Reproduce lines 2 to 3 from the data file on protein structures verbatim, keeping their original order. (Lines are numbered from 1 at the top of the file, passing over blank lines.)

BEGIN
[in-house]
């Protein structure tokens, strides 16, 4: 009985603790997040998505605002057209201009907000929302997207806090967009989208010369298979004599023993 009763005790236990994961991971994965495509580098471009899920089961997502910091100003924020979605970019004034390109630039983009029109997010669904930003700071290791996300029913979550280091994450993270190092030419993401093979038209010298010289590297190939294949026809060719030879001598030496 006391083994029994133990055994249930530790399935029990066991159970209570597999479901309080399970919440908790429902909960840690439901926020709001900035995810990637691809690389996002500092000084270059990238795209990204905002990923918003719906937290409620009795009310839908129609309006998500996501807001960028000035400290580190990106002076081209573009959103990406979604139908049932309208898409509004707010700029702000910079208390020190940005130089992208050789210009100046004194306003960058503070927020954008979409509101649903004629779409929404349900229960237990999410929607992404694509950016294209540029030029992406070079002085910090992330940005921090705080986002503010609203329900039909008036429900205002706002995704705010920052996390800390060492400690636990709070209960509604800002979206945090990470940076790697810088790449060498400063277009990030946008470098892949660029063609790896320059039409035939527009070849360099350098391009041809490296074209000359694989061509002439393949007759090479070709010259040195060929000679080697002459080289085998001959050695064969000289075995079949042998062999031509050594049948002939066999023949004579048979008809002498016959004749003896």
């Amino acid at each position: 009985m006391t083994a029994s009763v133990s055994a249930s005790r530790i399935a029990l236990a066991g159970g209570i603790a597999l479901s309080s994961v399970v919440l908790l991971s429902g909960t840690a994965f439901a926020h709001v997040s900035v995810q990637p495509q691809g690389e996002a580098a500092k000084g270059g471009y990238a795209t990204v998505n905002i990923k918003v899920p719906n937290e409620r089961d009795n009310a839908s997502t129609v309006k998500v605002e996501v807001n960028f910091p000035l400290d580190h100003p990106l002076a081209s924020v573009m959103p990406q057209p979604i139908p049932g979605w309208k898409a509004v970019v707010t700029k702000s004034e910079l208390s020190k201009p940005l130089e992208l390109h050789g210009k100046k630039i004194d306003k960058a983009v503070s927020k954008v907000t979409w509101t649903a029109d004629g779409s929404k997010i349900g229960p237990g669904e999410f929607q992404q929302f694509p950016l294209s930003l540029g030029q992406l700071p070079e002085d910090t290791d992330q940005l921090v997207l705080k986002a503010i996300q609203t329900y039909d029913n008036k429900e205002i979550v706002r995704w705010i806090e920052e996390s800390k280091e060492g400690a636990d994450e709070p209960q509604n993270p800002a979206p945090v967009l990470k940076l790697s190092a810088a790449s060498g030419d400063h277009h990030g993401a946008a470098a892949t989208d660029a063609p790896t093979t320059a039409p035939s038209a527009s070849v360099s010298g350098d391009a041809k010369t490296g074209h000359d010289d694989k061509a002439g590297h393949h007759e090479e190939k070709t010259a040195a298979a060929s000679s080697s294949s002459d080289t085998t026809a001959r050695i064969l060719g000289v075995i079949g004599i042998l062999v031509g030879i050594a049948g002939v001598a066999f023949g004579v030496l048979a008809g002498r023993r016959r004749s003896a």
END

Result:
């Protein structure tokens, strides 16, 4: 009985603790997040998505605002057209201009907000929302997207806090967009989208010369298979004599023993 009763005790236990994961991971994965495509580098471009899920089961997502910091100003924020979605970019004034390109630039983009029109997010669904930003700071290791996300029913979550280091994450993270190092030419993401093979038209010298010289590297190939294949026809060719030879001598030496 006391083994029994133990055994249930530790399935029990066991159970209570597999479901309080399970919440908790429902909960840690439901926020709001900035995810990637691809690389996002500092000084270059990238795209990204905002990923918003719906937290409620009795009310839908129609309006998500996501807001960028000035400290580190990106002076081209573009959103990406979604139908049932309208898409509004707010700029702000910079208390020190940005130089992208050789210009100046004194306003960058503070927020954008979409509101649903004629779409929404349900229960237990999410929607992404694509950016294209540029030029992406070079002085910090992330940005921090705080986002503010609203329900039909008036429900205002706002995704705010920052996390800390060492400690636990709070209960509604800002979206945090990470940076790697810088790449060498400063277009990030946008470098892949660029063609790896320059039409035939527009070849360099350098391009041809490296074209000359694989061509002439393949007759090479070709010259040195060929000679080697002459080289085998001959050695064969000289075995079949042998062999031509050594049948002939066999023949004579048979008809002498016959004749003896």
């Amino acid at each position: 009985m006391t083994a029994s009763v133990s055994a249930s005790r530790i399935a029990l236990a066991g159970g209570i603790a597999l479901s309080s994961v399970v919440l908790l991971s429902g909960t840690a994965f439901a926020h709001v997040s900035v995810q990637p495509q691809g690389e996002a580098a500092k000084g270059g471009y990238a795209t990204v998505n905002i990923k918003v899920p719906n937290e409620r089961d009795n009310a839908s997502t129609v309006k998500v605002e996501v807001n960028f910091p000035l400290d580190h100003p990106l002076a081209s924020v573009m959103p990406q057209p979604i139908p049932g979605w309208k898409a509004v970019v707010t700029k702000s004034e910079l208390s020190k201009p940005l130089e992208l390109h050789g210009k100046k630039i004194d306003k960058a983009v503070s927020k954008v907000t979409w509101t649903a029109d004629g779409s929404k997010i349900g229960p237990g669904e999410f929607q992404q929302f694509p950016l294209s930003l540029g030029q992406l700071p070079e002085d910090t290791d992330q940005l921090v997207l705080k986002a503010i996300q609203t329900y039909d029913n008036k429900e205002i979550v706002r995704w705010i806090e920052e996390s800390k280091e060492g400690a636990d994450e709070p209960q509604n993270p800002a979206p945090v967009l990470k940076l790697s190092a810088a790449s060498g030419d400063h277009h990030g993401a946008a470098a892949t989208d660029a063609p790896t093979t320059a039409p035939s038209a527009s070849v360099s010298g350098d391009a041809k010369t490296g074209h000359d010289d694989k061509a002439g590297h393949h007759e090479e190939k070709t010259a040195a298979a060929s000679s080697s294949s002459d080289t085998t026809a001959r050695i064969l060719g000289v075995i079949g004599i042998l062999v031509g030879i050594a049948g002939v001598a066999f023949g004579v030496l048979a008809g002498r023993r016959r004749s003896a």